In Durre, we affirmed the district court's dismissal of a prisoner's pro se section


1983 complaint. We noted that Colorado provided a post-deprivation remedy
through a statute permitting suits against the Department of Corrections. 869
F.2d at 547; see Colo.Rev.Stat. 24-10-106(1)(b). We also noted that the
appellant had "pleaded no facts showing that [he was] unable ... to follow the
Colorado claim procedure." 869 F.2d at 547. The appellant's conclusory
allegations of indigency, lack of counsel, and confinement in prison were not
sufficient there to establish the unavailability of a state remedy against the
prison under the Colorado statute. See Hudson, 468 U.S. at 533, 104 S.Ct. at
3203 ("an unauthorized intentional deprivation of property by a state employee
does not constitute a violation of the procedural requirements of the Due
Process Clause of the Fourteenth Amendment if a meaningful postdeprivation
remedy for the loss is available") (emphasis added).

Here, the plaintiff sets forth specific facts suggesting that the state postdeprivation remedies were effectively denied to him. The fact that Colorado
law permits a suit against a state correctional facility, see Colo.Rev.Stat. 2410-106(1)(b), may create a presumption of adequate due process and may stave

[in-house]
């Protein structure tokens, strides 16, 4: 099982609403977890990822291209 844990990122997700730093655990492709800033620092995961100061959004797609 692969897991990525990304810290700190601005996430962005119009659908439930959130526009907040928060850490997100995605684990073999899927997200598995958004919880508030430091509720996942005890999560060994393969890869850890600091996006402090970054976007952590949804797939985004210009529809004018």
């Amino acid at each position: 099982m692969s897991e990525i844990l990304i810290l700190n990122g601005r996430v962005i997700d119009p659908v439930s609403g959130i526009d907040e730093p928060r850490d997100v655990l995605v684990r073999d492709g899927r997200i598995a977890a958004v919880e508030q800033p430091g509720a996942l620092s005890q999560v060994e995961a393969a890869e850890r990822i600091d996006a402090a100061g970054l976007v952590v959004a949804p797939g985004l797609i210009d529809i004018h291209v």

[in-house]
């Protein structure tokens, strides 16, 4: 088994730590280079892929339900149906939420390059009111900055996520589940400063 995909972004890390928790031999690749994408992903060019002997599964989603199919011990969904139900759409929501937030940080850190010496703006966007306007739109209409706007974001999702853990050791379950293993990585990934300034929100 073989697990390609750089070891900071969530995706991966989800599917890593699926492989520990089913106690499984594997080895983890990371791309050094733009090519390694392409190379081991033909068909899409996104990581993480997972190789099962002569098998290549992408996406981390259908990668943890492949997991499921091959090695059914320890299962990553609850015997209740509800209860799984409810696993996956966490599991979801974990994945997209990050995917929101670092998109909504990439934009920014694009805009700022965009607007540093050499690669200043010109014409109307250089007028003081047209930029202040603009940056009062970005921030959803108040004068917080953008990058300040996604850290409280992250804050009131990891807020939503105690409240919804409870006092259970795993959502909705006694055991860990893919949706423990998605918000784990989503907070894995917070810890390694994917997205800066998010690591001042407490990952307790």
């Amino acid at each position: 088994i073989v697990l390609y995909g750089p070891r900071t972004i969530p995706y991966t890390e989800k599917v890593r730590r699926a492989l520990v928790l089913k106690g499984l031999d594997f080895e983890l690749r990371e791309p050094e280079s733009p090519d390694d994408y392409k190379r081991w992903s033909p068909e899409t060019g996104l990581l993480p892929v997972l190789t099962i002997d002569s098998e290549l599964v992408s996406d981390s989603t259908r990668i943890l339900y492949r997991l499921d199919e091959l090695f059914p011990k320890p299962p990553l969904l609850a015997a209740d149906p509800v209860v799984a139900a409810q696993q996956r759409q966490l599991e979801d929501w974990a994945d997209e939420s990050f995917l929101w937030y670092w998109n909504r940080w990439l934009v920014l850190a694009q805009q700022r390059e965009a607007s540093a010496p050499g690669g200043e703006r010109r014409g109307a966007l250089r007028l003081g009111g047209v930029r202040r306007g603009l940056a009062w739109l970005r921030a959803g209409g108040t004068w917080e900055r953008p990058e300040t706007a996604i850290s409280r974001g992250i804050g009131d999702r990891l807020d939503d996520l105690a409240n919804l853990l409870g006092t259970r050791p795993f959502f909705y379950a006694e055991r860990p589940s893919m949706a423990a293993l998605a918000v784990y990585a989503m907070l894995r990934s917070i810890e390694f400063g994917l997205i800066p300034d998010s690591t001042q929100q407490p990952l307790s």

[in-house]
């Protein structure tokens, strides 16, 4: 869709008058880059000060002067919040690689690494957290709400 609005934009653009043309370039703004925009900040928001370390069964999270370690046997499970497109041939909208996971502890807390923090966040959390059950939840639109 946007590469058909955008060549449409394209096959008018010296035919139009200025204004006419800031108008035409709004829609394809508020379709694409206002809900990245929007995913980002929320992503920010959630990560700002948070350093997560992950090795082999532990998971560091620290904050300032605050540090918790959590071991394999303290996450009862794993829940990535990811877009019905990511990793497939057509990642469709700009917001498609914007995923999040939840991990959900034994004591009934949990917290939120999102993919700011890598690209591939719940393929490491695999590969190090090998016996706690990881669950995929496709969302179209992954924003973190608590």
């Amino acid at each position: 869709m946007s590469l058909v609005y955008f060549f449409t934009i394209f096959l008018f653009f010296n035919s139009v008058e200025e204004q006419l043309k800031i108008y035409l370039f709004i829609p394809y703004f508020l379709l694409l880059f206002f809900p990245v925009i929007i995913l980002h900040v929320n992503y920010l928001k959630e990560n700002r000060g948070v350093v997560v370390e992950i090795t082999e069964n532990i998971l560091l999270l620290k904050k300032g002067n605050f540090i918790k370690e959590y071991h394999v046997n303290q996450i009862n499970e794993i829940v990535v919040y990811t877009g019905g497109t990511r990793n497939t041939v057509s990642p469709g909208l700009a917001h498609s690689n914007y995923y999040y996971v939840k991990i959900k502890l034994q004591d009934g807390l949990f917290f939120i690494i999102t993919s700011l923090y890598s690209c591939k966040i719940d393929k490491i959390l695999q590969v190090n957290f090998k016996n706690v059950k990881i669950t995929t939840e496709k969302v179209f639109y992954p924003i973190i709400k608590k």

off a facial attack, but it is not conclusive. The appellant has stated that he tried
to make use of state procedures, but the state court never responded to any of
his inquiries as to the status of his case. He alleges further that the prison
officials, either through deception or promises not kept, wrongfully caused him
to lose those state procedures. Thus, unlike in Durre, the appellant here has
alleged specific facts showing that the state procedure has been unresponsive
and inadequate. If in fact the state remedy was constitutionally insufficient, the
appellant may have a cause of action under section 1983 for the confiscation of
his property. See Coleman v. Faulkner, 697 F.2d 1347, 1349 (10th Cir.1982)
(post-deprivation remedies may be inadequate if the plaintiff does not have
meaningful access to such remedies). The appellant may not be able to prove
his allegations, but it was error to dismiss his complaint at the pleading stage.

Accordingly, we REVERSE the district court's dismissal of the appellant's


complaint and REMAND for a hearing on the adequacy of the state remedy.

Defendants-Appellees elected not to file an answer brief. After examining


Plaintiff-Appellant's brief and the appellate record, this panel has determined
unanimously that oral argument would not materially assist the determination
of this appeal. See Fed.R.App.P. 34(a); 10th Cir.R. 34.1.9. Therefore, the case
is ordered submitted without oral argument

A pro se litigant's pleadings are to be construed liberally and held to a less


stringent standard than formal pleadings drafted by lawyers.... [I]f the [district]
court can reasonably read the pleadings to state a valid claim on which the
plaintiff could prevail, it should do so despite the plaintiff's failure to cite
proper legal authority, his confusion of various legal theories, his poor syntax
and sentence construction, or his unfamiliarity with pleading requirements
Hall, 935 F.2d at 1110 (citations omitted).